It was such a delight to transform these regions from names we’ve heard to places we’ve been. And it was equally great to receive the warm welcome of winemakers rather farther off the beaten path than folks in those more famous wine areas. Tasting and drinking wine in the Loire felt unequivocally fun, in ways that it might not have in more august regions.
3. The castles! There are hundreds of castles throughout the Loire Valley, some dating back to the Middle Ages and others exemplifying the elegant sensibilities of the Renaissance. Because good things come in threes, we spaced three castle visits throughout our week in the valley. (In truth, we hadn’t begun with any target number of castles, nor had we planned how satisfyingly the castles in question increased in complexity and grandeur. Sometimes these things just work out.)
We started off with the Château de Saumur, which was built as a fortress and later converted into a palace. It’s most strongly associated with King Philip II of France, but it has a long and complicated history that, to give you a brief taste, involves King Henry II of England. This was yet another opportunity to reflect on how much we just don’t know about European history.
Our second visit was to Villandry, a Renaissance château built in the 16th century for the finance minister of King François I. This estate is particularly famous for its intricate and geometric gardens. It’s also in private hands, so while you can visit it in the summer, actual people actually live in it in the winter. #goals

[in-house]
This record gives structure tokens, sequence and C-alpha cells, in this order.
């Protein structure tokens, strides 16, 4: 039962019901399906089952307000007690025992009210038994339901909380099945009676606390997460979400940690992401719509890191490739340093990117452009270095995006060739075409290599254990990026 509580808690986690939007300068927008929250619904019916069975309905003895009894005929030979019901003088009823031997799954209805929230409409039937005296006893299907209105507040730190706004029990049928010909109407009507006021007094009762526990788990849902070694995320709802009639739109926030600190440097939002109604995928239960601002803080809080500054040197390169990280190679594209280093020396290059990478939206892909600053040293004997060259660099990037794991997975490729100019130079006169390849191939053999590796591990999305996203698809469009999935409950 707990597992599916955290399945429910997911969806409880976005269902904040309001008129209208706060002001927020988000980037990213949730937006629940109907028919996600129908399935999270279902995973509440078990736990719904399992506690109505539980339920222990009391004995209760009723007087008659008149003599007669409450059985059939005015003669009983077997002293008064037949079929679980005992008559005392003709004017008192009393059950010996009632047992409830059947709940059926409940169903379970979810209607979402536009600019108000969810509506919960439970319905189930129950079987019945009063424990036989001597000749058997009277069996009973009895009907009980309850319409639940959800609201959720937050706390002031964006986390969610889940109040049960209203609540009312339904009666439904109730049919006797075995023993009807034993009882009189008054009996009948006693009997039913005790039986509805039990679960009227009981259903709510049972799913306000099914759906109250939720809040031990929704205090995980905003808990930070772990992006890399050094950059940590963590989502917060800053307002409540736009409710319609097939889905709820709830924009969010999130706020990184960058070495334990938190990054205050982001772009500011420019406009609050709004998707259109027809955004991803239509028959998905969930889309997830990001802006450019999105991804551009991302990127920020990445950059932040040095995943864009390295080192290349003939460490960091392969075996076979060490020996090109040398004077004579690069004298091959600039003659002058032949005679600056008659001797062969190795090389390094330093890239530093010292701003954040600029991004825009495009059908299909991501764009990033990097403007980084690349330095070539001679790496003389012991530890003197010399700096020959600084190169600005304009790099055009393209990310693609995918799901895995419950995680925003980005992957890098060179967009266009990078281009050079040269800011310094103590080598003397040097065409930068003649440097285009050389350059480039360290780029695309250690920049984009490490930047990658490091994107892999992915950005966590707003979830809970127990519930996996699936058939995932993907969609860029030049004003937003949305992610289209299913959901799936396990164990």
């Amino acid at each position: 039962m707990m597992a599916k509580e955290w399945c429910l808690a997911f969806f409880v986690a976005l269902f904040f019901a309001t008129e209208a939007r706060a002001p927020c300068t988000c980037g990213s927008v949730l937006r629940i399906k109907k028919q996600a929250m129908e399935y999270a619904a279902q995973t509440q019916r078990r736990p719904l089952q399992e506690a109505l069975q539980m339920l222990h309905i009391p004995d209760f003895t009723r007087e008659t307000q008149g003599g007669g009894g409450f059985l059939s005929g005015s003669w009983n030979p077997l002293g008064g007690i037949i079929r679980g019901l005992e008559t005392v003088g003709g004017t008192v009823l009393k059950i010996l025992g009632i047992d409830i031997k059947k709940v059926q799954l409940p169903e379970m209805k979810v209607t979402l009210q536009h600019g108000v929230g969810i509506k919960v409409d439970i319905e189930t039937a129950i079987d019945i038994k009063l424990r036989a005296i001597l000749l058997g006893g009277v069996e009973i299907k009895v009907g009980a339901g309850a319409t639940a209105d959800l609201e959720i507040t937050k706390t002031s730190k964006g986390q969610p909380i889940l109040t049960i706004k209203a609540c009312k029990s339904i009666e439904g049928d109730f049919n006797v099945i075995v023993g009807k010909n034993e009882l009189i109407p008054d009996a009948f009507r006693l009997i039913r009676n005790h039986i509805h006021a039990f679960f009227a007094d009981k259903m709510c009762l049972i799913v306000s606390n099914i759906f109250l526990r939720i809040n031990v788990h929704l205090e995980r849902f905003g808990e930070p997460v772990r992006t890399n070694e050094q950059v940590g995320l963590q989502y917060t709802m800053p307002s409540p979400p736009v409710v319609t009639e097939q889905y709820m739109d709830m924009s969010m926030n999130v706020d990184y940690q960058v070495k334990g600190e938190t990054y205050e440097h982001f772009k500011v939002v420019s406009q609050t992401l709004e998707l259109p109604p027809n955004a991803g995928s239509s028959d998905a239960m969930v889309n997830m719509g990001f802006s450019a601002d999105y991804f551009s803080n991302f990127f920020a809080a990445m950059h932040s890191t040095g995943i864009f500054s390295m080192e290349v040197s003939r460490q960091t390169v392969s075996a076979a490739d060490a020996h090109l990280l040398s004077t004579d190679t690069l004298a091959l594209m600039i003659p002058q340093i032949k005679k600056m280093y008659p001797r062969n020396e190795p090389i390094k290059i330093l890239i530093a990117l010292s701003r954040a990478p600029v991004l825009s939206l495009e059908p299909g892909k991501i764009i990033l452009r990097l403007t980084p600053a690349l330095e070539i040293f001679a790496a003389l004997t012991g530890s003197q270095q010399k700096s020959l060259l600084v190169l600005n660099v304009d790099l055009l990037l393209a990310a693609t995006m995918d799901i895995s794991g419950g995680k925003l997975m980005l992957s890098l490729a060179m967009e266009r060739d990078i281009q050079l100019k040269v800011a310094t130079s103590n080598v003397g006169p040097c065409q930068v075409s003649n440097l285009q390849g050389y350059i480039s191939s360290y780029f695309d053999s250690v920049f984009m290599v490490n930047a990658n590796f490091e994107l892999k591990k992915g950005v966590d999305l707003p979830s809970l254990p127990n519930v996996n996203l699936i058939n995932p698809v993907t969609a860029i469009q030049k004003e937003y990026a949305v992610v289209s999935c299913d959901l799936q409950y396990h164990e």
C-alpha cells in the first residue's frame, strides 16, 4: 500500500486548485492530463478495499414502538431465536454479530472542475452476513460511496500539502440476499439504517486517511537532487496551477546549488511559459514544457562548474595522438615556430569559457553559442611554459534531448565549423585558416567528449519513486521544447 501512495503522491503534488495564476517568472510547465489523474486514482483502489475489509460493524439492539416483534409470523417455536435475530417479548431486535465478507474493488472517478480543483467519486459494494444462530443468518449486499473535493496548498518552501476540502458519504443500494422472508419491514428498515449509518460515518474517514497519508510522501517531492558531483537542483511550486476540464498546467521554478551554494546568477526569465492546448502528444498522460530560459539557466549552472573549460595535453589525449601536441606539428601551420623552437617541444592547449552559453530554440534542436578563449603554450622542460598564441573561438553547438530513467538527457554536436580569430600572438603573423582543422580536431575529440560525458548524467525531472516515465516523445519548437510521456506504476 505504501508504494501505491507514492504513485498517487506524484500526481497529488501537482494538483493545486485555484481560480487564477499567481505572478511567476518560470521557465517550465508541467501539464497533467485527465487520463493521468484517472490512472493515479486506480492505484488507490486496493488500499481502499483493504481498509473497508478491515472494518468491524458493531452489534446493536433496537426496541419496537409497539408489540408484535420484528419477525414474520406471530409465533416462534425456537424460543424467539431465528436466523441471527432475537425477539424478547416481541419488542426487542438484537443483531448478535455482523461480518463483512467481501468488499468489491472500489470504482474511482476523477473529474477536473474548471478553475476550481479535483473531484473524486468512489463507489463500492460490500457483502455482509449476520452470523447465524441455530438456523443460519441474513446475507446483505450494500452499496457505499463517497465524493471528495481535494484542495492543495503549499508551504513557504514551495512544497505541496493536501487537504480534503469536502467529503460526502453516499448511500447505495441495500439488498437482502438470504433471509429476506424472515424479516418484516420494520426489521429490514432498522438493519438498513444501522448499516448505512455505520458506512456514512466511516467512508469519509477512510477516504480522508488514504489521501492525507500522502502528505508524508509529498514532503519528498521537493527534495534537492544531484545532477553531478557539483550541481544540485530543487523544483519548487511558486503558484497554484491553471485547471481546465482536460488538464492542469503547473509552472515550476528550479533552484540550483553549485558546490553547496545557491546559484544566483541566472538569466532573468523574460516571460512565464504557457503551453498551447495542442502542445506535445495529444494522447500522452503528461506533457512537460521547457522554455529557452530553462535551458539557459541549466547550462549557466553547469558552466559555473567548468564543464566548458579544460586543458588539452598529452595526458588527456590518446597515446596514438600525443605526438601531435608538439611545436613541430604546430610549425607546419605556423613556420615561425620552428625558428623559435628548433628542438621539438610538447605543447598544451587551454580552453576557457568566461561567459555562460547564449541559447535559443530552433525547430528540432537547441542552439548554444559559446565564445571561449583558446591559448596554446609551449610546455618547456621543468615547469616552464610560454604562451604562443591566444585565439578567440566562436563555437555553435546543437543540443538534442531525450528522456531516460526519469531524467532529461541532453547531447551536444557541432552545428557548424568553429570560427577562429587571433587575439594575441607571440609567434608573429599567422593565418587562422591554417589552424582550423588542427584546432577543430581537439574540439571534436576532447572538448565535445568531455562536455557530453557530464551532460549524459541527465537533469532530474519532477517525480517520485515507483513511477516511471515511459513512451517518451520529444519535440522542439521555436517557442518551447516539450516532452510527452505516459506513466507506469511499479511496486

We rounded out our collection with a visit to the biggest of them all: the Château de Chambord, the enormous (yet never finished) hunting lodge of King François I himself. This castle has about 400 rooms and more than 200 fireplaces, and its rooftop is a riot of asymmetrical Italianate towers and cupolas. Totally unreal. The whole thing is held together by an exquisite double-helix spiral staircase in the dead center of the building. Leonardo da Vinci is said to have been involved, at least conceptually, in the design of the château. (François was the patron of the composer I studied for my undergraduate thesis, so that association was a nice perk.)
Extra bonus castle: the one from “Sleeping Beauty,” which we merely biked past en route to our campground one afternoon:
So, a week well spent. Inspiring, invigorating, and delightful! We were sorry to have to continue on.
We left Caen rejuvenated from our two days’ rest, and eager to reach the Seine bike path which would take us into Paris. We were also alert to an impending heatwave, which shaped our planning of the days to come. Specifically, we read that it was going to heat up substantially by Thursday the 27th, and it was supposed to be hottest on Friday the 28th, so we planned to cover most of the distance from Caen to Rouen on Tuesday and Wednesday, have a shorter, flatter day on Thursday, and shelter in an Airbnb in Rouen for a rest day on Friday.